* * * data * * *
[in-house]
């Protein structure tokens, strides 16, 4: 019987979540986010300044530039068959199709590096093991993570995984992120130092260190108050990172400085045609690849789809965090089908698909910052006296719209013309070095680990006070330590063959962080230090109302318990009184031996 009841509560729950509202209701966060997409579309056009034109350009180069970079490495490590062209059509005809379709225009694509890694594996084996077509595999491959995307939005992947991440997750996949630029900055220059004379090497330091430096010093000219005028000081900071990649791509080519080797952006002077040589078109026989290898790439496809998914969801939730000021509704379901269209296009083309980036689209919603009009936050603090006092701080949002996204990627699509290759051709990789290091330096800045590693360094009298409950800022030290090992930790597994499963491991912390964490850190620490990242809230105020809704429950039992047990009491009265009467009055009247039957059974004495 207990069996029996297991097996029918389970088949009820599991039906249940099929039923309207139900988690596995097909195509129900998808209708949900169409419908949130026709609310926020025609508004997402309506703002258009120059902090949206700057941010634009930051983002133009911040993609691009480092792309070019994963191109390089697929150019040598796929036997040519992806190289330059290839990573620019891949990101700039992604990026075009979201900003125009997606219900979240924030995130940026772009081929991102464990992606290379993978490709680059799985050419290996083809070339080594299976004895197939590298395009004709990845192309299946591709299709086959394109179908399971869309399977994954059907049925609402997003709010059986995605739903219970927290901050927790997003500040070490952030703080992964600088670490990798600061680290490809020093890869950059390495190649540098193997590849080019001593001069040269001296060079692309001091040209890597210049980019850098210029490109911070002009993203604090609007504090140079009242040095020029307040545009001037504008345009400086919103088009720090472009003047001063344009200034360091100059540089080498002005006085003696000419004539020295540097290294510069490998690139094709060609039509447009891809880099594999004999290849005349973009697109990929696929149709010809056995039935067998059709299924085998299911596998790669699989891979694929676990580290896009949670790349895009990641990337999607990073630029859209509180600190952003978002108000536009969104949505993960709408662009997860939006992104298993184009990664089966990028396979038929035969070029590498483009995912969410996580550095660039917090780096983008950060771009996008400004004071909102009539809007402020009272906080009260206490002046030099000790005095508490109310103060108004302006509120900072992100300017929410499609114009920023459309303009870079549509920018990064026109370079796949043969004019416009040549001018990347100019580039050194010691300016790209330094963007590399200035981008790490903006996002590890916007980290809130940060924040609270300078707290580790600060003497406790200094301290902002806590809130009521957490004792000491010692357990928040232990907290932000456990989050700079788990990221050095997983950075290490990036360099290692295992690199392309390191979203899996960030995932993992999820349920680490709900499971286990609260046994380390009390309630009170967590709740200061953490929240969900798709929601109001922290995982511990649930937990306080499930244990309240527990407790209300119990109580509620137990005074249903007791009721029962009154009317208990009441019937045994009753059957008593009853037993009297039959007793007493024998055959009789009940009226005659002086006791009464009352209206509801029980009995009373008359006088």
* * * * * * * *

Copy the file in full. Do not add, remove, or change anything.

[in-house]
């Protein structure tokens, strides 16, 4: 019987979540986010300044530039068959199709590096093991993570995984992120130092260190108050990172400085045609690849789809965090089908698909910052006296719209013309070095680990006070330590063959962080230090109302318990009184031996 009841509560729950509202209701966060997409579309056009034109350009180069970079490495490590062209059509005809379709225009694509890694594996084996077509595999491959995307939005992947991440997750996949630029900055220059004379090497330091430096010093000219005028000081900071990649791509080519080797952006002077040589078109026989290898790439496809998914969801939730000021509704379901269209296009083309980036689209919603009009936050603090006092701080949002996204990627699509290759051709990789290091330096800045590693360094009298409950800022030290090992930790597994499963491991912390964490850190620490990242809230105020809704429950039992047990009491009265009467009055009247039957059974004495 207990069996029996297991097996029918389970088949009820599991039906249940099929039923309207139900988690596995097909195509129900998808209708949900169409419908949130026709609310926020025609508004997402309506703002258009120059902090949206700057941010634009930051983002133009911040993609691009480092792309070019994963191109390089697929150019040598796929036997040519992806190289330059290839990573620019891949990101700039992604990026075009979201900003125009997606219900979240924030995130940026772009081929991102464990992606290379993978490709680059799985050419290996083809070339080594299976004895197939590298395009004709990845192309299946591709299709086959394109179908399971869309399977994954059907049925609402997003709010059986995605739903219970927290901050927790997003500040070490952030703080992964600088670490990798600061680290490809020093890869950059390495190649540098193997590849080019001593001069040269001296060079692309001091040209890597210049980019850098210029490109911070002009993203604090609007504090140079009242040095020029307040545009001037504008345009400086919103088009720090472009003047001063344009200034360091100059540089080498002005006085003696000419004539020295540097290294510069490998690139094709060609039509447009891809880099594999004999290849005349973009697109990929696929149709010809056995039935067998059709299924085998299911596998790669699989891979694929676990580290896009949670790349895009990641990337999607990073630029859209509180600190952003978002108000536009969104949505993960709408662009997860939006992104298993184009990664089966990028396979038929035969070029590498483009995912969410996580550095660039917090780096983008950060771009996008400004004071909102009539809007402020009272906080009260206490002046030099000790005095508490109310103060108004302006509120900072992100300017929410499609114009920023459309303009870079549509920018990064026109370079796949043969004019416009040549001018990347100019580039050194010691300016790209330094963007590399200035981008790490903006996002590890916007980290809130940060924040609270300078707290580790600060003497406790200094301290902002806590809130009521957490004792000491010692357990928040232990907290932000456990989050700079788990990221050095997983950075290490990036360099290692295992690199392309390191979203899996960030995932993992999820349920680490709900499971286990609260046994380390009390309630009170967590709740200061953490929240969900798709929601109001922290995982511990649930937990306080499930244990309240527990407790209300119990109580509620137990005074249903007791009721029962009154009317208990009441019937045994009753059957008593009853037993009297039959007793007493024998055959009789009940009226005659002086006791009464009352209206509801029980009995009373008359006088």